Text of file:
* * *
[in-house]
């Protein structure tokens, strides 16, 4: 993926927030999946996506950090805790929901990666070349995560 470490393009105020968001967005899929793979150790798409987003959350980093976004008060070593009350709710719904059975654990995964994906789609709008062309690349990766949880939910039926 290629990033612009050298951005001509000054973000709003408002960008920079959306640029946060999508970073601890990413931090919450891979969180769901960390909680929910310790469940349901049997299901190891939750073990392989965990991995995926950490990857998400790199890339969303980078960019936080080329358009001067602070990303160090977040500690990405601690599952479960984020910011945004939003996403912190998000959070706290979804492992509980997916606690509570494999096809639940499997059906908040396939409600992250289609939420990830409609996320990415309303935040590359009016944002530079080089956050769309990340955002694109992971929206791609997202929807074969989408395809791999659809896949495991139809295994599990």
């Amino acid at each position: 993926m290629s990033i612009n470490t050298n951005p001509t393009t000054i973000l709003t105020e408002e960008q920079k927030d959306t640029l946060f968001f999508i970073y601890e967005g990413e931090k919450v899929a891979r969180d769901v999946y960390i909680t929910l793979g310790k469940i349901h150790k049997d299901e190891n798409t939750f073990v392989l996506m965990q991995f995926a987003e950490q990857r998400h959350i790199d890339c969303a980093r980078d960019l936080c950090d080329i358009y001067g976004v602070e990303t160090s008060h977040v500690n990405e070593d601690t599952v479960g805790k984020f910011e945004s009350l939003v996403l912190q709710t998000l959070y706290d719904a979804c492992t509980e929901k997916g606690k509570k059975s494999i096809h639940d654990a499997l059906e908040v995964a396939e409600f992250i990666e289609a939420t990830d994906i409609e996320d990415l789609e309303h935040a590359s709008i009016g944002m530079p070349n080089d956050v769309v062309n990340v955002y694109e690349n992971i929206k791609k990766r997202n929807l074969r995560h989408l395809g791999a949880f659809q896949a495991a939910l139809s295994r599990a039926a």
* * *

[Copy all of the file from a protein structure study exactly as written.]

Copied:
[in-house]
């Protein structure tokens, strides 16, 4: 993926927030999946996506950090805790929901990666070349995560 470490393009105020968001967005899929793979150790798409987003959350980093976004008060070593009350709710719904059975654990995964994906789609709008062309690349990766949880939910039926 290629990033612009050298951005001509000054973000709003408002960008920079959306640029946060999508970073601890990413931090919450891979969180769901960390909680929910310790469940349901049997299901190891939750073990392989965990991995995926950490990857998400790199890339969303980078960019936080080329358009001067602070990303160090977040500690990405601690599952479960984020910011945004939003996403912190998000959070706290979804492992509980997916606690509570494999096809639940499997059906908040396939409600992250289609939420990830409609996320990415309303935040590359009016944002530079080089956050769309990340955002694109992971929206791609997202929807074969989408395809791999659809896949495991139809295994599990």
């Amino acid at each position: 993926m290629s990033i612009n470490t050298n951005p001509t393009t000054i973000l709003t105020e408002e960008q920079k927030d959306t640029l946060f968001f999508i970073y601890e967005g990413e931090k919450v899929a891979r969180d769901v999946y960390i909680t929910l793979g310790k469940i349901h150790k049997d299901e190891n798409t939750f073990v392989l996506m965990q991995f995926a987003e950490q990857r998400h959350i790199d890339c969303a980093r980078d960019l936080c950090d080329i358009y001067g976004v602070e990303t160090s008060h977040v500690n990405e070593d601690t599952v479960g805790k984020f910011e945004s009350l939003v996403l912190q709710t998000l959070y706290d719904a979804c492992t509980e929901k997916g606690k509570k059975s494999i096809h639940d654990a499997l059906e908040v995964a396939e409600f992250i990666e289609a939420t990830d994906i409609e996320d990415l789609e309303h935040a590359s709008i009016g944002m530079p070349n080089d956050v769309v062309n990340v955002y694109e690349n992971i929206k791609k990766r997202n929807l074969r995560h989408l395809g791999a949880f659809q896949a495991a939910l139809s295994r599990a039926a």